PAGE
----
The Olympic athlete pulled a face and responded with nothing but a shrug.

Jeff smiled and carried on.  ‘She has the same religious beliefs as any other nun, and yet she’s done so much good and will probably become a saint.  Something’s given her that drive.  The same something that didn’t give it to any of the others.  What is that, Lynn?’

The young woman drew another blank, seeing her man was not yet done.  ‘Don’t know.’

‘And then there’s talent,’ he continued.

‘Talent?’ his girlfriend repeated.  ‘What?  Like musical or sporting talent?’

‘Yep.  But not being good because of a honed skill or years of practice,’ the student dared, knowing he was again on treacherous territory with Bart Dyson’s daughter.  ‘I mean natural talent.  Times when a kid picks up an instrument and already knows how to play it, or the ability to write poetry or music with no training whatsoever.’

‘Or songs,’ the spellbound sixteen-year-old interrupted, now getting his drift.

Jeff cocked his head to one side and raised his eyebrows.  His Pied Piper talents, whether inherited, gifted or learned, were working to perfection, planting seeds of assertion into his dream girl’s inner sensibilities and then subtly helping her to come to her own conclusions.  He needed to calm down too.  He would push her too far again if he wasn’t careful.

‘Songs, yeah.  And what’s with déjà-vu?’ he trotted out another of his well-worn theories.  ‘How many times do you think, “Hey, I know exactly what that person’s going to say next,” and they do.  But how the hell can you know?  Like it’s a warning from someone who’s been here before.’

Lynn nodded, laying back down on the ground.  ‘Yes, I have always wondered about that.  It’s a bit spooky, that idea…  But is it the God, or one of several gods or something inside each person that gives them those special powers?’

‘Special powers?’ her handsome stranger echoed.  ‘I like that.  And whose god is it?  That’s exactly where my uncertainty lies.  Is there some other wisdom guiding us?  Is it our own private god lurking inside our mind, who commands us to do what it thinks we should do?  Or do the orders come from Head Office?’

Reclining on the lawn and staring up into a round window on the top floor, the young woman laughed out loud.  ‘From Head Office?  That’s funny.  God’s Head Office, One-hundred Collins Street, Heaven.  Or Hell?  Do you believe in God versus the Devil?’

Jeff shifted onto his side, propping his head up with his hand.  It was now his turn to feel uncomfortable, since the battle of good versus evil was a sphere of theological study where he had also spent a good, long while, calibrating and recalibrating his own, frequently misaligned moral compass.  The degree of difficulty involved in describing his beliefs on this subject without revealing hidden truths in his past was about to take a quantum leap.  Perhaps he should draw this conversation to a close, using their waiting schoolwork as a perfectly valid excuse.

‘Whoa!  Not sure about that.  There’s no doubt that some people are motivated by good and some by evil.  So if you extend my theory, it follows that the thing that’s directing us could be a god or a devil.  Shall we get going?  We should reserve some time for our assignments today, I guess.’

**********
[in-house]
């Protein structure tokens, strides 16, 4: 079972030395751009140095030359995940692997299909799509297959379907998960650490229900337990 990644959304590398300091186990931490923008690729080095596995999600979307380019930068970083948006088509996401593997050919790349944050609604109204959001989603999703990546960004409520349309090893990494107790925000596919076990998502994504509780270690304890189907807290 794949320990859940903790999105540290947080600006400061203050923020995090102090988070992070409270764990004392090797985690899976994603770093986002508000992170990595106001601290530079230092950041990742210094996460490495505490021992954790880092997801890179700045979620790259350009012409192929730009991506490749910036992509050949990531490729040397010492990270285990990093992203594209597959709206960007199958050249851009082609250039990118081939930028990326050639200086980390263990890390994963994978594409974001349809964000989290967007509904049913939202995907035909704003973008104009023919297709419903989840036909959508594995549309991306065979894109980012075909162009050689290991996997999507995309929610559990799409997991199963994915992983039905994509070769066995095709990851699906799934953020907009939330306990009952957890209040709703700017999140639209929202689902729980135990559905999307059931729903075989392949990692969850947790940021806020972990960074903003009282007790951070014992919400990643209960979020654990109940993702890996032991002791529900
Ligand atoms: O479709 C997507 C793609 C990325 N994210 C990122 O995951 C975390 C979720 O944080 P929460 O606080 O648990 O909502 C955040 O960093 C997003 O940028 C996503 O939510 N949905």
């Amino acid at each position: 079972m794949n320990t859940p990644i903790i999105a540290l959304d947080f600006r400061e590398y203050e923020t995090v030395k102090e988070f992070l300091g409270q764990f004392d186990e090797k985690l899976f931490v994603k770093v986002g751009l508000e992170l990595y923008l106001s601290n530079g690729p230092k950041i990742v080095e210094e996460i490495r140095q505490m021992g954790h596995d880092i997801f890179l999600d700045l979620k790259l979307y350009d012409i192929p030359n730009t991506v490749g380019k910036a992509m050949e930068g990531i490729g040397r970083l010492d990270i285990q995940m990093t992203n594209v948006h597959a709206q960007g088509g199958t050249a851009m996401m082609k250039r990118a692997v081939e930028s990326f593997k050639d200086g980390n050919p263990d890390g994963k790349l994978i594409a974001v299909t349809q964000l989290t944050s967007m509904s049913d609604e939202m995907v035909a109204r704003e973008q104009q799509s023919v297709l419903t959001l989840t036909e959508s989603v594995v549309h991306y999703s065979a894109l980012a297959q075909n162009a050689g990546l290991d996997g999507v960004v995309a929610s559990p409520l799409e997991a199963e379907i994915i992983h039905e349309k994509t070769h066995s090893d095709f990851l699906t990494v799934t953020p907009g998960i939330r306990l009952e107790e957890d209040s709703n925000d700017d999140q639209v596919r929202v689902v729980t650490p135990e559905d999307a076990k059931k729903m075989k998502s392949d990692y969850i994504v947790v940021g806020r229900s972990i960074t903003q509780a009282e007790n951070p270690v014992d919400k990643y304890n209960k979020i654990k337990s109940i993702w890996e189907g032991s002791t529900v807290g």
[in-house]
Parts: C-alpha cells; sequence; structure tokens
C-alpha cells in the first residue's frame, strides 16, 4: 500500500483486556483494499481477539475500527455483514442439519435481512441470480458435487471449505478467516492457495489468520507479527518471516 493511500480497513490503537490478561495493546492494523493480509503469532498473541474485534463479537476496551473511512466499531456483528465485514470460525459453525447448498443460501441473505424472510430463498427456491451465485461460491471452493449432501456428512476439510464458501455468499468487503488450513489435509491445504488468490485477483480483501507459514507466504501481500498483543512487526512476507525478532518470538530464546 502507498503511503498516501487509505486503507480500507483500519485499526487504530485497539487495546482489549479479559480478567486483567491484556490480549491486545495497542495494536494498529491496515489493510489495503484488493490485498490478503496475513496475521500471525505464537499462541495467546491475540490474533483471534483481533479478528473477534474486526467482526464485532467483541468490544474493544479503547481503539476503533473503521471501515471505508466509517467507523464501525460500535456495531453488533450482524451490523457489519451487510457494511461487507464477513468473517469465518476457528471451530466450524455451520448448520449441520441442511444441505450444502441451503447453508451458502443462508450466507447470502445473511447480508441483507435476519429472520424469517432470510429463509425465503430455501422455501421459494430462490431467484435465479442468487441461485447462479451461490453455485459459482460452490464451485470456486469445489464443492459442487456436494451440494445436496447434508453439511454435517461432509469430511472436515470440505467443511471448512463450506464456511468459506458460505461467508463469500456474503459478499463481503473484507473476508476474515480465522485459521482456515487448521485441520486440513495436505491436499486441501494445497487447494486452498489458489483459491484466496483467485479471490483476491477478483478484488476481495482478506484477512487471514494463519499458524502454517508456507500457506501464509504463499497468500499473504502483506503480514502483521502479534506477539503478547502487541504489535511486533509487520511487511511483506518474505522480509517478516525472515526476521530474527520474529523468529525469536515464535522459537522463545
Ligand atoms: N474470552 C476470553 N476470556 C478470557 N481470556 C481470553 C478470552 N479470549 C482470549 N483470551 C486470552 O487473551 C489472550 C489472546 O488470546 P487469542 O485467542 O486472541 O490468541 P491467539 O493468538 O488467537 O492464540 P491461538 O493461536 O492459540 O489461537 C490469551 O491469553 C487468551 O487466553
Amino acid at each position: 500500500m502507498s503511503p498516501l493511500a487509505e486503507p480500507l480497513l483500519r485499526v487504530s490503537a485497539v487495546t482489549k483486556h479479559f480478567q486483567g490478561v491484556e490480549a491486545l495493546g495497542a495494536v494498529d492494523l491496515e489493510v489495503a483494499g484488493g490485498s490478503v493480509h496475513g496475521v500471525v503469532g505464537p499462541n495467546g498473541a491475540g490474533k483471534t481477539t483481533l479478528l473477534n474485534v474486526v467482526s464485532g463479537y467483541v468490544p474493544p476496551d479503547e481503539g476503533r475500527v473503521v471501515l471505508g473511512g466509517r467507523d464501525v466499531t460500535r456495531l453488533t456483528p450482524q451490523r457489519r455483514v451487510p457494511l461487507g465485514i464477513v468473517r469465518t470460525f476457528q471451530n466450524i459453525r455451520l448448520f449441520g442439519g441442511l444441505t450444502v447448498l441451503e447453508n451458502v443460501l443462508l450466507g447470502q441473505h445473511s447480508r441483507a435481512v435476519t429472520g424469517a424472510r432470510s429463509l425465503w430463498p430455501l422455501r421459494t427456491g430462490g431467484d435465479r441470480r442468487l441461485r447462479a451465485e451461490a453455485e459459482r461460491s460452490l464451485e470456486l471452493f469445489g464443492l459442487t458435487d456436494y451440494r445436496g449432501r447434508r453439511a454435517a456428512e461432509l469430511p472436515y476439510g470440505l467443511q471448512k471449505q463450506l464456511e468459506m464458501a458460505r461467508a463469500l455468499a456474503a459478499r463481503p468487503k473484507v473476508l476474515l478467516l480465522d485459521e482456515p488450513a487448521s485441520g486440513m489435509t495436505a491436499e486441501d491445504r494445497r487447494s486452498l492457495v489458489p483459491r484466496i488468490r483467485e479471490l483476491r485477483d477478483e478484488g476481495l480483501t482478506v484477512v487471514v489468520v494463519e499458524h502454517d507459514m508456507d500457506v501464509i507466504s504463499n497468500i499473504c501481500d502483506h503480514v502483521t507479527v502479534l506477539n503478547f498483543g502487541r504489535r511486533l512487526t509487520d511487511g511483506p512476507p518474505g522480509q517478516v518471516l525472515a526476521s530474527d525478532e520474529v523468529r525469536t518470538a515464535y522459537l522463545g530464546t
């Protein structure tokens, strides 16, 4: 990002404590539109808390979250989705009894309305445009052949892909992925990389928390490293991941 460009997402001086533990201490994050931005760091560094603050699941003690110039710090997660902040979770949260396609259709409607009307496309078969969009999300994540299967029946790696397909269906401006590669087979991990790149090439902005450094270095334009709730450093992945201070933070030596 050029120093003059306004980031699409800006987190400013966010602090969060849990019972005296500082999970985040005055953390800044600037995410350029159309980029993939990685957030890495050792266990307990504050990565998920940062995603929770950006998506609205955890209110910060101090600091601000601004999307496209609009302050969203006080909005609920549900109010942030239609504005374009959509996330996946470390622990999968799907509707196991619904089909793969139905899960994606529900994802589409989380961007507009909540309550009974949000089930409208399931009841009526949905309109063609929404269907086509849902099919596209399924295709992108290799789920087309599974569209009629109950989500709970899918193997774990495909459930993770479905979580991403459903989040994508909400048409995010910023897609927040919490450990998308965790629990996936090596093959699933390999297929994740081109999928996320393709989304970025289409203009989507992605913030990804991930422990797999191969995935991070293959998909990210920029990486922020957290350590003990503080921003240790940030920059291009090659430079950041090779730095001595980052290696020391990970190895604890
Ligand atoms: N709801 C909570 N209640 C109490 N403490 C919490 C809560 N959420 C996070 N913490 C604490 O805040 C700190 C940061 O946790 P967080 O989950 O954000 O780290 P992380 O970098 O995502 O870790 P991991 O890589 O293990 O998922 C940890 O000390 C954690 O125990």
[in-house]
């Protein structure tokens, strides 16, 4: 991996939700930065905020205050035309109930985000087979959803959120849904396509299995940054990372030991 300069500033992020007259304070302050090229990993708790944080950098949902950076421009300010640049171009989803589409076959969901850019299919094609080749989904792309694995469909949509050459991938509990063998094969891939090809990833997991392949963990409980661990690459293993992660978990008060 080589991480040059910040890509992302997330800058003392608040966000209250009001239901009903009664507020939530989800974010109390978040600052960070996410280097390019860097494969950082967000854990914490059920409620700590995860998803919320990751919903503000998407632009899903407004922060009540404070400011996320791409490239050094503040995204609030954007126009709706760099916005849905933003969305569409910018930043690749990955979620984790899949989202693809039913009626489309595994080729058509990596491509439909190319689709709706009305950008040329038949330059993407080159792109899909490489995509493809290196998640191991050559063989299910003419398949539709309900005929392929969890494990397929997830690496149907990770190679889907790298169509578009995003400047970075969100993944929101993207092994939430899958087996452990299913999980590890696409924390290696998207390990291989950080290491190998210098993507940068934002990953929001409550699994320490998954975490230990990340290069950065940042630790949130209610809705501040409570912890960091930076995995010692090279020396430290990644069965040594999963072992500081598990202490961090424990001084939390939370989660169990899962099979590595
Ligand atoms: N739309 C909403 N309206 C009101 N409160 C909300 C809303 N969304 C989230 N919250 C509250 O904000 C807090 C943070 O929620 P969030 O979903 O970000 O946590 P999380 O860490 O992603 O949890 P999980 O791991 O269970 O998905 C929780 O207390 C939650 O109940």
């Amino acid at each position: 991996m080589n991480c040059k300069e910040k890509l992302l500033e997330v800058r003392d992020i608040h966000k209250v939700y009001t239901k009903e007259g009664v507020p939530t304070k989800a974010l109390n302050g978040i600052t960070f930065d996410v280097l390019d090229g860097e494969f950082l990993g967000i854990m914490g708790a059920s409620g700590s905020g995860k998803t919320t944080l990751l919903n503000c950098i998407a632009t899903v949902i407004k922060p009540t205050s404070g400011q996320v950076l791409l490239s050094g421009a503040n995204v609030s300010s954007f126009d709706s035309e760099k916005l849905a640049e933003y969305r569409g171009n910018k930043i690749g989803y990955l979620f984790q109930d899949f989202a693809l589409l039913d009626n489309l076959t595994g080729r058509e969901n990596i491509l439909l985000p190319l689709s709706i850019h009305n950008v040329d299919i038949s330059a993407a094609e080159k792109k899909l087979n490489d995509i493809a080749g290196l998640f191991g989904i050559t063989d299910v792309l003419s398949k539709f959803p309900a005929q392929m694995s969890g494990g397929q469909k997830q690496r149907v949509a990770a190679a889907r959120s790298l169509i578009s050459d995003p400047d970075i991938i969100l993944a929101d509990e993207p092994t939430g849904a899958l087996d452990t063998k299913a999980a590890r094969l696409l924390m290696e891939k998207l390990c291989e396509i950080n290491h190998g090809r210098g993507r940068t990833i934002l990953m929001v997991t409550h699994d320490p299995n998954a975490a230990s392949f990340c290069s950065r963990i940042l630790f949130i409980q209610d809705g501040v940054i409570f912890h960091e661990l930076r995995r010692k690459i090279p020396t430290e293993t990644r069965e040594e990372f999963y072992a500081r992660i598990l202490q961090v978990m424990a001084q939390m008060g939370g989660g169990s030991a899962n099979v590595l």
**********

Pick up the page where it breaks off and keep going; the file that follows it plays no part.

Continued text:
Lynn rolled over again, sensing a sudden lack of energy in her previously animated boyfriend.  ‘OK.  In a minute.  What’s wrong?  You don’t seem interested anymore.  Can I ask one more question?  Well, two actually.’

The subdued orator invited her to stand up.  ‘Sure.  Let’s walk around a bit.  We haven’t seen half of this place yet.’

The couple walked slowly, hand in hand down the steep bank and away from the convent, both admitting to feeling a definite unease.  As they descended further along the winding pathway, the buildings appeared to lean over towards them with sombre distrust.  Separately, each began to have second thoughts about coming to this place on Good Friday.  Lynn was frightened that she may be trying to tame her wild horse too much, and Jeff guessed he was a stone’s throw from pushing his saviour away.

‘Do you think there’s really something like a soul?’ the young woman enquired, staring straight out in front of her.

‘And is your second question “Do I believe in reincarnation?”?’

‘Yes!  How did you know?’

Embracing his girlfriend’s tense frame and wondering if she could feel his racing heartbeat, the philosopher smiled and kissed her passionately.  ‘Because the two go together.’

‘Do they?’

‘Angel, I can’t talk about this anymore, because you freak out if I make reference to us,’ her mystery man reminded her.  ‘If I were to tell you my theory on souls and reincarnation, it’s hard not to project it onto how it’d work for us.’

Lynn watched her boyfriend’s jawline tighten, realising she was pressing her luck.  She felt apprehensive too.  It seemed as though they were thinking along the same lines, but she couldn’t be sure.

‘But why, if it’s only a theory?’ she countered, reaching up and cupping his chin in her hand.  ‘You believe it, don’t you?’

Jeff turned his face to kiss the soft skin on the underside of her fingers.  There was more meaning behind her words than perhaps she knew, and he could tell it scared both of them.  They stopped and looked out over the view, stuck in the quicksand of their perilous conversation.

‘Yes, I do,’ her enigmatic stranger affirmed, taking a deep breath.  ‘But it is only my opinion.  What I’d like to be true is that it’s our soul which directs our human incarnation, like the individual god we talked about.  I believe that souls go round again, and I believe my soul is very, very old.’

Lynn cuddled into his side, almost like a child.  ‘And do you believe we knew each other in a former life?’

A large left hand travelled up her arm and found its way in front of her mouth.  Sensing his girlfriend’s pulse quicken and tears pricking behind his own eyes, Jeff turned her around, and they began to trudge back up the hill.

‘Two things I believe,’ he sighed heavily.  ‘One, that it’s time to go home, and two, that this conversation must wait until your current human incarnation is over eighteen.’

And much to his surprise and relief, Good Friday’s decision-maker raised no objection.